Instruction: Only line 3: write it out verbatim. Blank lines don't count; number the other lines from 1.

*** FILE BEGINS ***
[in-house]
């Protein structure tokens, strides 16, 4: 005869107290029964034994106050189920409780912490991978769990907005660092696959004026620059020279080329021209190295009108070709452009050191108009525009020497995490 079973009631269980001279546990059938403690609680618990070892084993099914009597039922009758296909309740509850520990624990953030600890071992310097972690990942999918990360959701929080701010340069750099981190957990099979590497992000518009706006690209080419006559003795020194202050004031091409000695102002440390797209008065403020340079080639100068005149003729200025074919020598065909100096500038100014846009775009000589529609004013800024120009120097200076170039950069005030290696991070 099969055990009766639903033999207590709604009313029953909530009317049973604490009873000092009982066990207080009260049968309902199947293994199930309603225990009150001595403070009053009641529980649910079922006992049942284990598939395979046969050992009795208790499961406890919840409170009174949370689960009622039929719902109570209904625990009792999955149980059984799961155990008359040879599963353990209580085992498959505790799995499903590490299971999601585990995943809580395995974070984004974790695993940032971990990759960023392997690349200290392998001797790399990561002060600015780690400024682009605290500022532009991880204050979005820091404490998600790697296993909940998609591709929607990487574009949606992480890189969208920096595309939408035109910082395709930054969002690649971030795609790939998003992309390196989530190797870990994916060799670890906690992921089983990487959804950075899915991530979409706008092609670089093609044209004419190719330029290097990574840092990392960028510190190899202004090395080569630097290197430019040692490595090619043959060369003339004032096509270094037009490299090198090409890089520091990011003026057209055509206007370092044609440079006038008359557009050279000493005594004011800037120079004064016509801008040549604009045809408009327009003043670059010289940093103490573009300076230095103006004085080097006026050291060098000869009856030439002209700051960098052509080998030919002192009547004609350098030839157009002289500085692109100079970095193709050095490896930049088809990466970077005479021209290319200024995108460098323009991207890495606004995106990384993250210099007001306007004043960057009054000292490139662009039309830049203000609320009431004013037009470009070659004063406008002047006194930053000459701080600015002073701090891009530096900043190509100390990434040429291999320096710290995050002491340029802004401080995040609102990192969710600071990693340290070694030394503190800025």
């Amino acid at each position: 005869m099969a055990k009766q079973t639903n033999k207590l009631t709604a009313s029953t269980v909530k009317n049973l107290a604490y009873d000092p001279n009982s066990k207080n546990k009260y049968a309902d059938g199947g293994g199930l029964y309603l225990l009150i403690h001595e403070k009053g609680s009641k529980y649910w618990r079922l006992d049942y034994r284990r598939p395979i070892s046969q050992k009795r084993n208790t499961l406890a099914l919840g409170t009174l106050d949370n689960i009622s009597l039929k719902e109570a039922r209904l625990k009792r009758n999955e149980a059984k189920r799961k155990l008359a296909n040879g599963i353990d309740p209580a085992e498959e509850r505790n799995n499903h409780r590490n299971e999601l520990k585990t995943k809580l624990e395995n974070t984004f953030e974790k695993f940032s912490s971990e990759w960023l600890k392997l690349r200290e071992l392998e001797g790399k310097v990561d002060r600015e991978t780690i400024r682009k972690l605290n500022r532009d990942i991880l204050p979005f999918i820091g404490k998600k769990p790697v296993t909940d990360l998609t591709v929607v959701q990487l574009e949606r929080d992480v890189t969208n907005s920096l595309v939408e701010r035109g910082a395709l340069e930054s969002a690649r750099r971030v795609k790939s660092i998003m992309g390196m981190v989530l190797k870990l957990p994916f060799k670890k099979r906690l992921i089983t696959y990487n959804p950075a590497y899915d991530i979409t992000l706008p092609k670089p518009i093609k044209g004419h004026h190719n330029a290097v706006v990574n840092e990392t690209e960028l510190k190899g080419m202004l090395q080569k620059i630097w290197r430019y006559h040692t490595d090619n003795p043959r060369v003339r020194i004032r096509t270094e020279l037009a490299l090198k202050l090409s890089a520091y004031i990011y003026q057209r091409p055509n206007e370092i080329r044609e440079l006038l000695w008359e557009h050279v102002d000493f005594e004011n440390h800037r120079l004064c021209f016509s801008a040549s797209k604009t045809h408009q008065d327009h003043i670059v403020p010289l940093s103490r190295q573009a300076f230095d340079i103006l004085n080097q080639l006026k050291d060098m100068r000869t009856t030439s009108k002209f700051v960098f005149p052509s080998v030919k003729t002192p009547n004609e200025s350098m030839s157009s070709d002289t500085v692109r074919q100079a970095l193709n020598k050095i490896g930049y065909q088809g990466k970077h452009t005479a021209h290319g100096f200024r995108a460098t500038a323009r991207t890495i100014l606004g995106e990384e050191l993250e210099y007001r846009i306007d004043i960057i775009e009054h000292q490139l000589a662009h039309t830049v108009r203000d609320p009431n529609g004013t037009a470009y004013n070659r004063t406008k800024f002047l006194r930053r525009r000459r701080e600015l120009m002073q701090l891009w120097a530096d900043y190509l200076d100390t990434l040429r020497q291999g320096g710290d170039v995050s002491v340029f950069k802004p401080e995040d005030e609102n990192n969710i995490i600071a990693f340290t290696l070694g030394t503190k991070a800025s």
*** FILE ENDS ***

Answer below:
């Amino acid at each position: 005869m099969a055990k009766q079973t639903n033999k207590l009631t709604a009313s029953t269980v909530k009317n049973l107290a604490y009873d000092p001279n009982s066990k207080n546990k009260y049968a309902d059938g199947g293994g199930l029964y309603l225990l009150i403690h001595e403070k009053g609680s009641k529980y649910w618990r079922l006992d049942y034994r284990r598939p395979i070892s046969q050992k009795r084993n208790t499961l406890a099914l919840g409170t009174l106050d949370n689960i009622s009597l039929k719902e109570a039922r209904l625990k009792r009758n999955e149980a059984k189920r799961k155990l008359a296909n040879g599963i353990d309740p209580a085992e498959e509850r505790n799995n499903h409780r590490n299971e999601l520990k585990t995943k809580l624990e395995n974070t984004f953030e974790k695993f940032s912490s971990e990759w960023l600890k392997l690349r200290e071992l392998e001797g790399k310097v990561d002060r600015e991978t780690i400024r682009k972690l605290n500022r532009d990942i991880l204050p979005f999918i820091g404490k998600k769990p790697v296993t909940d990360l998609t591709v929607v959701q990487l574009e949606r929080d992480v890189t969208n907005s920096l595309v939408e701010r035109g910082a395709l340069e930054s969002a690649r750099r971030v795609k790939s660092i998003m992309g390196m981190v989530l190797k870990l957990p994916f060799k670890k099979r906690l992921i089983t696959y990487n959804p950075a590497y899915d991530i979409t992000l706008p092609k670089p518009i093609k044209g004419h004026h190719n330029a290097v706006v990574n840092e990392t690209e960028l510190k190899g080419m202004l090395q080569k620059i630097w290197r430019y006559h040692t490595d090619n003795p043959r060369v003339r020194i004032r096509t270094e020279l037009a490299l090198k202050l090409s890089a520091y004031i990011y003026q057209r091409p055509n206007e370092i080329r044609e440079l006038l000695w008359e557009h050279v102002d000493f005594e004011n440390h800037r120079l004064c021209f016509s801008a040549s797209k604009t045809h408009q008065d327009h003043i670059v403020p010289l940093s103490r190295q573009a300076f230095d340079i103006l004085n080097q080639l006026k050291d060098m100068r000869t009856t030439s009108k002209f700051v960098f005149p052509s080998v030919k003729t002192p009547n004609e200025s350098m030839s157009s070709d002289t500085v692109r074919q100079a970095l193709n020598k050095i490896g930049y065909q088809g990466k970077h452009t005479a021209h290319g100096f200024r995108a460098t500038a323009r991207t890495i100014l606004g995106e990384e050191l993250e210099y007001r846009i306007d004043i960057i775009e009054h000292q490139l000589a662009h039309t830049v108009r203000d609320p009431n529609g004013t037009a470009y004013n070659r004063t406008k800024f002047l006194r930053r525009r000459r701080e600015l120009m002073q701090l891009w120097a530096d900043y190509l200076d100390t990434l040429r020497q291999g320096g710290d170039v995050s002491v340029f950069k802004p401080e995040d005030e609102n990192n969710i995490i600071a990693f340290t290696l070694g030394t503190k991070a800025s």